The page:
Mrs. Klein: An Absorbing, Disturbing Play About Professional Psychotherapists at Theatre Artists Studio in Paradise Valley
The setup: Melanie Klein (1882-1960) was a psychiatric pioneer whose insights into the development of children's personalities, including the introduction of play therapy, supplemented the work of Sigmund Freud, changed analysis forever, and caused the British Psycho-Analytical Society to quarrel internally for decades like a bunch of babies in poopy diapers. The Society finally resolved the conflicts by deciding there are three separate schools of psychoanalysis. It just sounds a lot more fun to be crazy over there.
Mark Gluckman Barbara Acker in Mrs. Klein
See also: Exceptional Equus Is a Triumph for Nearly Naked Theatre
Theatre Artists Studio is a great place to see challenging, sometimes critically acclaimed plays that were never quite popular enough to make it to Arizona on their ability to sell tickets or their authors' name recognition. It's a special niche of theater that's more likely to offend with literary excess than with language or subject matter -- but that's more than made up for by the not-for-profit troupe's ability to present under the auspices of the Actors' Equity Association Members Project Code, which permits the participation of union members: experienced professional actors and stage managers who, along with other talented members and community members who appreciate the opportunity to work with them, boost the quality of each show.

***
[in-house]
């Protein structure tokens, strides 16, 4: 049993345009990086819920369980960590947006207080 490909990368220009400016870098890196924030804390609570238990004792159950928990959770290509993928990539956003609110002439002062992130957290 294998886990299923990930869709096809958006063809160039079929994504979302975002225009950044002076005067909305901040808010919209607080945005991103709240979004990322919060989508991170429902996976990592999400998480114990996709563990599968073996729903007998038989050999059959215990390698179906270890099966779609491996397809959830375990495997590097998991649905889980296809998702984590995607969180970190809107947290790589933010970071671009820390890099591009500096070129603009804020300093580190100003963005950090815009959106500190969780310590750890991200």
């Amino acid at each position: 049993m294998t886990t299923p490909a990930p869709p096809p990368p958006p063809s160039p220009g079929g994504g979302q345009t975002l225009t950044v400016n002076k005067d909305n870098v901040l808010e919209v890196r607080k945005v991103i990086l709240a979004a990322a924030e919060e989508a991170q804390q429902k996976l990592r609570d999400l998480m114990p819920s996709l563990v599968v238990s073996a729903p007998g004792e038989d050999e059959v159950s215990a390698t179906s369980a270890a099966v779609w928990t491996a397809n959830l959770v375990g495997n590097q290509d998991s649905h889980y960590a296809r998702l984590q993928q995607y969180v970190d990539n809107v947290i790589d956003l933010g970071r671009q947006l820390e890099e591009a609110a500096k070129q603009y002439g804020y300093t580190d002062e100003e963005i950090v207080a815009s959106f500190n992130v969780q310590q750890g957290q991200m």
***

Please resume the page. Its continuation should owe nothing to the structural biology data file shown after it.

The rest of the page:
Artistic members of The Studio (as it's called for short) are able to nominate scripts for productions they'd particularly like to see realized, and many of them, as working artists, keep up on the reading of and about new contemporary plays in a way that makes me jealous. Roll all these qualities together and you get seasons that bring you everything from the trippy-but-trenchant whaaaaa? of Maple and Vine to the good old-fashioned comic mystery Accomplice. Currently, The Studio's featuring Mrs. Klein, a drama inspired by the life and work of that same famous psychotherapist we mentioned a while ago. If you think this blog post is wordy, wait until you see the play!
The execution: Seriously, though, the play and, in particular, this production are almost astonishingly good. British playwright Nicholas Wright's work rarely travels across the pond, but Mrs. Klein has the raw materials of such a gripping tour de force that Uta Hagen chose it for what would turn out to be her final Broadway role.
One of Wright's biggest contributions to the stage is a stable of strong, atypical female characters, and three quite different ones populate Mrs. Klein. (Okay, they're all psychotherapists, but they're quite different people.)
Though there's scenery a-plenty to chew, the title role has the most on her plate, and Barbara Acker (with whom I've worked with on a few shows and sometimes socialize), sensitively directed by Robyn Allen (The Whipping Man, Doubt), infuses Klein with genuine emotional and intellectual processes to forge that rare theatrical creation -- someone you can't stand, would probably never forgive, but somehow still feel kind of sorry and even grateful for.